Google are doing the same thing, using Linux technologies to develop their brand new OS, which will supposedly be a combination of Chrome and Android amalgamated together, with the (supposed) intention of turning the 'web into their own private, walled garden.

 

Amazing how all these big corporations want to turn Linux against itself, isn't it? I think it's because they're alarmed at just how successful Linux has become.....

 

 

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#6 MadmanRB

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Posted 01 November 2016 - 08:19 AM

It's strange, isn't it?

 

Before Satya Nadella replaced Ballmer, there was a really 'anti-Linux' sentiment at the top in Microsoft's corporate management team. When Nadella came in, there was a huge sigh of relief, as Nadella had claimed that these were going to be new, more co-operative times for Microsoft. 

 

All the extended 'hand of friendship' towards Linux has amounted to is one thing; poaching all the premier Linux technologies, then turning them 'closed-source', and attempting to use them to lock Linux users out of the ecosystem.

 

Google are doing the same thing, using Linux technologies to develop their brand new OS, which will supposedly be a combination of Chrome and Android amalgamated together, with the (supposed) intention of turning the 'web into their own private, walled garden.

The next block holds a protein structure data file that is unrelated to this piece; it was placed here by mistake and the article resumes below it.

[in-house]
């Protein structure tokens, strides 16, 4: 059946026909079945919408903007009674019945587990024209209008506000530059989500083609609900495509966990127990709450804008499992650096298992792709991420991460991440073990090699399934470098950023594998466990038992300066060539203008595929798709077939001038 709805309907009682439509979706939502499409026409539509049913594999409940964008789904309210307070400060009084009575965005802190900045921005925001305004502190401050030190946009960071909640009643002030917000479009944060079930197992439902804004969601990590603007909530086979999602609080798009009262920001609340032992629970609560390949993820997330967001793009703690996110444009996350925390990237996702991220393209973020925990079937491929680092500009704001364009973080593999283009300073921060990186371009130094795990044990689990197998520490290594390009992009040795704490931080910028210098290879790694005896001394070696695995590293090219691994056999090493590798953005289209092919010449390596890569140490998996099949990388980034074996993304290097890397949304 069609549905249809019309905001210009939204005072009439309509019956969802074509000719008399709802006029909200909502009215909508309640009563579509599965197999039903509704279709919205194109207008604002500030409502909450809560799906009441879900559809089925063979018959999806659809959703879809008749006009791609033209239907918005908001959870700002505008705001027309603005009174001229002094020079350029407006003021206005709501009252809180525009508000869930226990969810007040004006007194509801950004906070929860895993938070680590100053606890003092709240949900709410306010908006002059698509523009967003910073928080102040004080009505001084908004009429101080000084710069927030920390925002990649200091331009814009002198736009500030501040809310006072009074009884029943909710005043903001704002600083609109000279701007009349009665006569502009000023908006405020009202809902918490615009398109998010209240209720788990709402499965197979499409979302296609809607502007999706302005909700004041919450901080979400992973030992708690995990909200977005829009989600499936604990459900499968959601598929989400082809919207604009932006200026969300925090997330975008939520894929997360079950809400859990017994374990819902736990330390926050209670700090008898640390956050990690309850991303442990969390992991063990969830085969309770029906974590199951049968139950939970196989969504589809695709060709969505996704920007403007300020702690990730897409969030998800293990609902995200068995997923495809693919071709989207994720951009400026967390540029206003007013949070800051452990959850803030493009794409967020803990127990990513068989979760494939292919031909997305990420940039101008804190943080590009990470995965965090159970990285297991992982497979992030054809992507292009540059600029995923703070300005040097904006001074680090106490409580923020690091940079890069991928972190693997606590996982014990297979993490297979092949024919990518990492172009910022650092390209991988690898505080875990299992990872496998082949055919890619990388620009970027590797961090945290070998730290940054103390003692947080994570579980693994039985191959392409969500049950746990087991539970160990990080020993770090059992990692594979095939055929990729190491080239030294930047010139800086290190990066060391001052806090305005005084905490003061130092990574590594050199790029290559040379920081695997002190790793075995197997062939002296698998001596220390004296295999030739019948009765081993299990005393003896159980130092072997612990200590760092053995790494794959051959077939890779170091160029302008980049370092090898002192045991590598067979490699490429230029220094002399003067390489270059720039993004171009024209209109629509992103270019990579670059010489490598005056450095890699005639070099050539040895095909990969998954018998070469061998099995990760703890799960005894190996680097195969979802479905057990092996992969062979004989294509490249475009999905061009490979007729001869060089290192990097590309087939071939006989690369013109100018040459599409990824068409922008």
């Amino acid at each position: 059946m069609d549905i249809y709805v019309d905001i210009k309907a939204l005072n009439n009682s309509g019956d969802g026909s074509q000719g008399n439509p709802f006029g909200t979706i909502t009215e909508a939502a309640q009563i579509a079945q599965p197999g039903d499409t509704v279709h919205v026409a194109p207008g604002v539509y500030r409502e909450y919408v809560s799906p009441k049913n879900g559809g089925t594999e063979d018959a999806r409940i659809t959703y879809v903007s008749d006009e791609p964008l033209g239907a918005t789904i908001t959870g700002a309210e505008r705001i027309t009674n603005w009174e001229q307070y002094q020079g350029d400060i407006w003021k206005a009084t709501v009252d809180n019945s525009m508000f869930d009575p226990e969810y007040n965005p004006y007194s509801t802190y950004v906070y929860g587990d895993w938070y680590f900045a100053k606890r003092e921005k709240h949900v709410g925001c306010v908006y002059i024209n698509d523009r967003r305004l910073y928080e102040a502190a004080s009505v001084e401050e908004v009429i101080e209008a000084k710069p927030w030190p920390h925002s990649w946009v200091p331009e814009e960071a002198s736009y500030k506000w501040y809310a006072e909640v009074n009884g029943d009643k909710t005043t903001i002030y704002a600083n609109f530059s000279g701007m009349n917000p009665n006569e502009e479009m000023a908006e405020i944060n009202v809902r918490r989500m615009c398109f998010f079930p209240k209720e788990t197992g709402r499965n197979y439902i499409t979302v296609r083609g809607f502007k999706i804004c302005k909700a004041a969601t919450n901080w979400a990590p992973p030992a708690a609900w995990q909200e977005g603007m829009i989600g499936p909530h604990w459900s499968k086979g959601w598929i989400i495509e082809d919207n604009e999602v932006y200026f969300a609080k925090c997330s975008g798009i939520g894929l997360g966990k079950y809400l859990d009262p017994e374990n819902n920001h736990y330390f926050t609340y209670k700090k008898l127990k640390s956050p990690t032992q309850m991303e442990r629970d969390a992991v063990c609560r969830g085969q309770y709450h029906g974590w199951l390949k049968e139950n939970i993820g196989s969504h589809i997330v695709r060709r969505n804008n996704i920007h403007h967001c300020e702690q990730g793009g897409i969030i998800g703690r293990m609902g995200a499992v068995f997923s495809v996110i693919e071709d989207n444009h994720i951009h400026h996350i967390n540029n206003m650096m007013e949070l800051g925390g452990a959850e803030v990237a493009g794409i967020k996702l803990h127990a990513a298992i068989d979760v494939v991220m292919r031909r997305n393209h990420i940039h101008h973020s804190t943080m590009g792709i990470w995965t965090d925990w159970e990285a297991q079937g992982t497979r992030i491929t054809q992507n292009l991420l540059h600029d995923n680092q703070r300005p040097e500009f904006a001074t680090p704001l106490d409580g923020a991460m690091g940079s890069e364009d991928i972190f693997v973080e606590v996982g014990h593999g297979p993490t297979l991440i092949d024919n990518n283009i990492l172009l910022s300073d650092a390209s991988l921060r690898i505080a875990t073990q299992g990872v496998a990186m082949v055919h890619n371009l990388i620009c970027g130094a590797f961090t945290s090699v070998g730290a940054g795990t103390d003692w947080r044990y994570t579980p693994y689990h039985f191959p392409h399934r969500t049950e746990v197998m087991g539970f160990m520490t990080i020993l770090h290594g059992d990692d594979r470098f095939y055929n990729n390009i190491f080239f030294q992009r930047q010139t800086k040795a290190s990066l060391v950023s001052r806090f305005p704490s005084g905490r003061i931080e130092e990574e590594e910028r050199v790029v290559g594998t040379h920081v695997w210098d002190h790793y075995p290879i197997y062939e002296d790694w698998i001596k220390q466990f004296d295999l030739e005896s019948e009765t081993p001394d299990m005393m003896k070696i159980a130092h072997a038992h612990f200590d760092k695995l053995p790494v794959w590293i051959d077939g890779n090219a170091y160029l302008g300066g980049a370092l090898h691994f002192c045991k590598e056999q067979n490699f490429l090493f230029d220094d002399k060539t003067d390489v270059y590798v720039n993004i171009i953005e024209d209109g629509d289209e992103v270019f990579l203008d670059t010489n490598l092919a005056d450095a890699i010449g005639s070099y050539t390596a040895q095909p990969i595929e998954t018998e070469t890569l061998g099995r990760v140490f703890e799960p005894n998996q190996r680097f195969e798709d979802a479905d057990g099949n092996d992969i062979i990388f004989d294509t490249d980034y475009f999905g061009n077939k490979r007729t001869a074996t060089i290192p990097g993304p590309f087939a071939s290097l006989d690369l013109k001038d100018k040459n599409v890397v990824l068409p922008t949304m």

Amazing how all these big corporations want to turn Linux against itself, isn't it? I think it's because they're alarmed at just how successful Linux has become.....

 

 

Mike.  :wink:

 

 

Some of that does run into tin foil hat territory though


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#7 Mike_Walsh

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Posted 01 November 2016 - 11:44 AM

Absolutely, Madman. Couldn't agree more..!

 

I should perhaps have made it clear that these are not my opinions, rather a sprinkling of such that I've gleaned off the 'net over the last 6-9 months or so. You'll always have the paranoid types, for whom NO O/S is ever going to be secure enough, whatever measures are implemented.

 

For myself, I must agree with Cat; I'm aware of a slow, but steady migration from Windoze/Crapple to the 'way of life' that just makes so much more sense....in every way. As Hollowface has suggested, though, we don't want to see it grow too big, too soon....just paints a big target on our backs.

 

5% would be a nice, elite target, to aim for!  :P

 

 

Mike.  :wink:


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#8 Viper_Security

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Posted 01 November 2016 - 02:28 PM

is that 2% of the population (that have computers online)? Wow, Go *Nix!!

 

if more people are starting to switch to linux then we should get busy making tuts.

 

As for the backup, i use Redo or Clonezilla. redo is acronis like ( bootable ) and capable of doing bare-metal backups.

 

 

I've never been a fan of Microscum/Crapple. I've gotten several people to switch (they picked ubuntu because it's easy to use and the elderly people like the big icons). 

 

 

The best thing about Nix, my acer died (sad day) so i popped my SSD into another computer and it fired up WITH the drivers and everything, just took a bit longer the first time, can't do that with Windoze or OSuX. (this was on UE5.0)